Graduate Management Admission Test
This article has multiple issues. Please help improve it or discuss these issues on the talk page. (Learn how and when to remove these template messages)(Learn how and when to remove this template message)
|Type||Computer-based standardized test|
|Developer / administrator||Graduate Management Admission Council|
|Knowledge / skills tested||Quantitative reasoning, verbal reasoning, integrated reasoning, analytical writing.|
|Purpose||Admissions in graduate management programs of business schools.|
|Score / grade range||Quantitative section: 0 to 60, in 1 point increments (only 6 to 51 reported),
Verbal section: 0 to 51, in 1 point increments (only 6 to 51 reported),
Integrated reasoning section: 1 to 8, in 1 point increments,
Analytical writing assessment: 0.0 to 6.0, in 0.5 point increments.
Total score: 200 to 800.
|Score / grade validity||5 Years|
|Offered||Multiple times a year.|
|Countries / regions||600 test centers in 114 countries.|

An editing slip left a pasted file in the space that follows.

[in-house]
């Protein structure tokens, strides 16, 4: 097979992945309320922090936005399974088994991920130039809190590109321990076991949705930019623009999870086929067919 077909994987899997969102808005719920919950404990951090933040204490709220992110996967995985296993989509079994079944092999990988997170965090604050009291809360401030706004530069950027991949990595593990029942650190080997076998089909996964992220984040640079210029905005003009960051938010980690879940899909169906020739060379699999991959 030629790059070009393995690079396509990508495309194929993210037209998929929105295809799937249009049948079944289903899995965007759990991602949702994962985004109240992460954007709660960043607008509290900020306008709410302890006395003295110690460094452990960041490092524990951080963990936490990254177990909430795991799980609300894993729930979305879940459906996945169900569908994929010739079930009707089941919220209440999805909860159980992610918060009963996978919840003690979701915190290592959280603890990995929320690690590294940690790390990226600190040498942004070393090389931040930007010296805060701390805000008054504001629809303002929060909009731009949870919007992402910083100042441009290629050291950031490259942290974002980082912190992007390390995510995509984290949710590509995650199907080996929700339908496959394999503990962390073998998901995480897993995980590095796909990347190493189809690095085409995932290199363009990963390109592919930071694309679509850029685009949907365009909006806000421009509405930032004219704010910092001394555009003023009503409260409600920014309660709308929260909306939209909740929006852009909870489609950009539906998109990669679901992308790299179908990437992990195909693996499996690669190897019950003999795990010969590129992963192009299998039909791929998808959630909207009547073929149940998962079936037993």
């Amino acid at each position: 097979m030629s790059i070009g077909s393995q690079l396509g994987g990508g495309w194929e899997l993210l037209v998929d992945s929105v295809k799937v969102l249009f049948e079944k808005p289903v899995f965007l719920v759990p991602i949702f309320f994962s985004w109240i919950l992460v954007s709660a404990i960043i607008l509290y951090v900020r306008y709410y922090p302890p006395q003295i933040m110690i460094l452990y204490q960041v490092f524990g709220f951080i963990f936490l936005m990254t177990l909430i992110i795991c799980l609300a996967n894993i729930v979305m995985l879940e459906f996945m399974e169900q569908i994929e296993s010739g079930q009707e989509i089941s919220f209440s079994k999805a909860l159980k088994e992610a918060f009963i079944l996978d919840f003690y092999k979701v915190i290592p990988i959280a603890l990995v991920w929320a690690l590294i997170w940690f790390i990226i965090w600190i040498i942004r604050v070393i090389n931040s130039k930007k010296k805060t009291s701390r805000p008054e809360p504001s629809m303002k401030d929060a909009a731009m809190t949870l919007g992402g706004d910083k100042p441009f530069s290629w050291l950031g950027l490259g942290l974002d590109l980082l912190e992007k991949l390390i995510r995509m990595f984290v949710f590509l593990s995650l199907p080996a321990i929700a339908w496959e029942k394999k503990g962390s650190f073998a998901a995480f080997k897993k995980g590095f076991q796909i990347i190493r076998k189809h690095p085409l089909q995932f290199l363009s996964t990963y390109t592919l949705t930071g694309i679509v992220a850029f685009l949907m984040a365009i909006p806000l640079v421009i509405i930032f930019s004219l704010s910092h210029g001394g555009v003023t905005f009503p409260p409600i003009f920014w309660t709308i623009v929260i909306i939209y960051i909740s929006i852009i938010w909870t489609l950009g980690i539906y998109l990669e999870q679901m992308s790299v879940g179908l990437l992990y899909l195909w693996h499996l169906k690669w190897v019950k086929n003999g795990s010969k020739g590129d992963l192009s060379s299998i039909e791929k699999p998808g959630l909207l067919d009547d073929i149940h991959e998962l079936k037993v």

|Annual no. of test takers||About 250,000 in a year|
|Prerequisites / eligibility criteria||No official prerequisite. Intended for bachelors degree holders and undergraduate students who are about to graduate. Fluency in English assumed.|
|Scores / grades used by||More than 2,100 universities/business schools in US and other countries.|
The Graduate Management Admission Test (GMAT (// (JEE-mat))) is a computer adaptive test (CAT) intended to assess certain analytical, writing, quantitative, verbal, and reading skills in written English for use in admission to a graduate management program, such as an MBA. It requires knowledge of certain grammar and knowledge of certain algebra, geometry, and arithmetic. The GMAT does not measure business knowledge or skill, nor does it measure intelligence. According to the test owning company, the Graduate Management Admission Council (GMAC), the GMAT assesses analytical writing and problem-solving abilities, while also addressing data sufficiency, logic, and critical reasoning skills that it believes to be vital to real-world business and management success. It can be taken up to five times a year. Each attempt must be at least 16 days apart.